Villegas moves on from the Waukesha County Museum
Is the first female leader in the Wisconsin Builders Association's history
Kirsten Lee Villegas is optimistic.
Optimistic for her future, which now includes running the Wisconsin Builders Association as the new state executive officer. She's also positive about where the Waukesha County Museum, a place she spent the last five years as the chief executive officer and president, is heading.
Villegas resigned from her position with the museum on Sept. 27 and started her new Madison-based job three days later.
"It's not too often you get to lead a state-wide organization and the opportunity is very exciting at this time in my career," Villegas said from her new office last week. "I had gotten the museum in a place I wanted it to be. We've created a lot of new streams of revenue, finally got the Les Paul exhibit that we set out in the start of a three-year plan.
"We put in a new vision plan. We have a solid plan that anybody can step in and follow the plan I left behind and be successful."
Success is what her new employer sees in Villegas.
"Kirsten brings a unique set of skills to the WBA," said Craig Rakowski, WBA board president. "The hiring task force was impressed with her excellent communication skills as well as her proven ability to grow revenue, generate positive exposure and creatively develop brand awareness. We are confident she will take the WBA to the next level in the years ahead."
This is what she wanted to accomplish at the museum when she started in 2008 after replacing former executive director Sue Baker.
Before Villegas came to the museum, progress for the Les Paul exhibit to honor the Waukesha music legend, was moving slowly. But Villegas led the push to make this long-awaited feature a reality.
The exhibit opened this summer and has been a main attraction for the museum.
"That clearly is No. 1," Villegas said on her achievements. "It was the cherry on top of the sundae. It was a huge accomplishment. where we got significant corporate and individual donations. We completed it on time and on budget."
The museum's overall budget, however, were concerns during Villegas' final days as CEO.
She pleaded to the Waukesha County Board in August to give the museum the same funding in 2014 as it did in 2013 and became emotional when discussing the struggles the museum has encountered with less financial support over the years.
The museum received $150,000 from the county, half of what Villegas asked for.
Meanwhile, Mayor Jeff Scrima called the museum's leadership "rudderless" and said the museum should consolidate to the Waukesha Public Library.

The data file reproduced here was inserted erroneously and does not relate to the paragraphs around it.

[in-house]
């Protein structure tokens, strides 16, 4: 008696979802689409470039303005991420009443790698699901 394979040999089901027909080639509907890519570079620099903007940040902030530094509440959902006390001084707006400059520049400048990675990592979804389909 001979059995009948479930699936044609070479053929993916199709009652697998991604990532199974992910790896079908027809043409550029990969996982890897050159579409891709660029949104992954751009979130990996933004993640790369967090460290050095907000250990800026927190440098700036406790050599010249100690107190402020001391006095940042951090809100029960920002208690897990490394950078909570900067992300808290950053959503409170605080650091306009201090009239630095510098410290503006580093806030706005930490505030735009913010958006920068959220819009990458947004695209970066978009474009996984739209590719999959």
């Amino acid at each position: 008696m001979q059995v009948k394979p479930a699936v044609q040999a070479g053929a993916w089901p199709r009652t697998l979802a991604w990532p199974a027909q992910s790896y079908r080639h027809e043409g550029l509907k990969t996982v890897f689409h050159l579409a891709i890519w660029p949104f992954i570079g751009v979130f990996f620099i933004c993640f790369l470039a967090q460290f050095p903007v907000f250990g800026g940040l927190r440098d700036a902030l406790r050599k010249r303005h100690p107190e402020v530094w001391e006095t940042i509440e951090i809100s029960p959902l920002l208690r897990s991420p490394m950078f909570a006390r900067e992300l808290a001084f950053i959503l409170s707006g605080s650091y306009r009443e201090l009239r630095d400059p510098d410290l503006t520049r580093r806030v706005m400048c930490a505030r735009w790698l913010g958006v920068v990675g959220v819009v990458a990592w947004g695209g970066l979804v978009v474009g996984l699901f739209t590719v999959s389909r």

While Scrima's comments and the financial questions left Villegas frustrated, she said it didn't cause her to flee.
"No, it didn't," Villegas said. "Those kinds of things come along. With any job you have things you're dealing with where there's challenges. This opportunity came my way during that period of time, but it just made sense for me career-wise."
Villegas said she learned during this process many people are "misinformed."
"Some people have inaccurate information and part of what we were trying to do is provide accurate and full information," Villegas said. "Once people had the real information and the facts, they fully understood what we were asking for was reasonable and nominal compared to other items in the county budget."
So how can the museum operate with less moving forward?
Villegas said a market feasibility study, which focuses on a long-range plan to make the museum a 21st century regional and cultural center, has yet to be released.
"Even though we were on a declining schedule, we were able to make up that revenue from our earned revenue, from the education department, fundraising and grants and new plans have been done on how to make the museum more relevant to the community," Villegas said. "It was an enormous task and took a great effort from many.
"I think there are several options that they can explore at this point for continuing to be successful."
For her, the blueprint is already there for her successor.
"It's one reason I felt OK about moving on," said Villegas, who adds she's going to miss "the wonderful people" at the museum who "have so much passion."
Tom Constable, the museum board chair, will miss Villegas as well.
"We believe that Kirsten's leadership has strengthened the museum and significantly improved services to residents of the county and beyond," Constable said. "She has introduced traveling exhibits, supported a significant improvement in educational programs offered to Waukesha County schools, led the development and the completion of the long-promised Les Paul exhibit. She has been a constant champion of the museum, its programs and services."
But she moves on feeling good about her future.
"My background is very varied," said Villegas, who has more than 20 years of experience in the nonprofit and private sectors. "I have worked in many types of industries and because of that it gives me a broad viewpoint, a fresh set of eyes. Something I'm looking forward to is getting the word out about the Wisconsin Builders Association in many ways."
Villegas, who beat out 60 applicants in a statewide search, becomes the first female leader in the WBA's 66-year history.
"It is very exciting," Villegas said. "I'm an Alverno College alum and to be able to be the first female in this job is a vote in confidence in my skill set. For me personally, I can already see so much opportunity and growth in the organization."
She has advice for her successor at the museum.
"Take the vision plans and run with them, because they're very exciting," Villegas said. "And we've proven what a tremendous positive impact the museum can have within the county."
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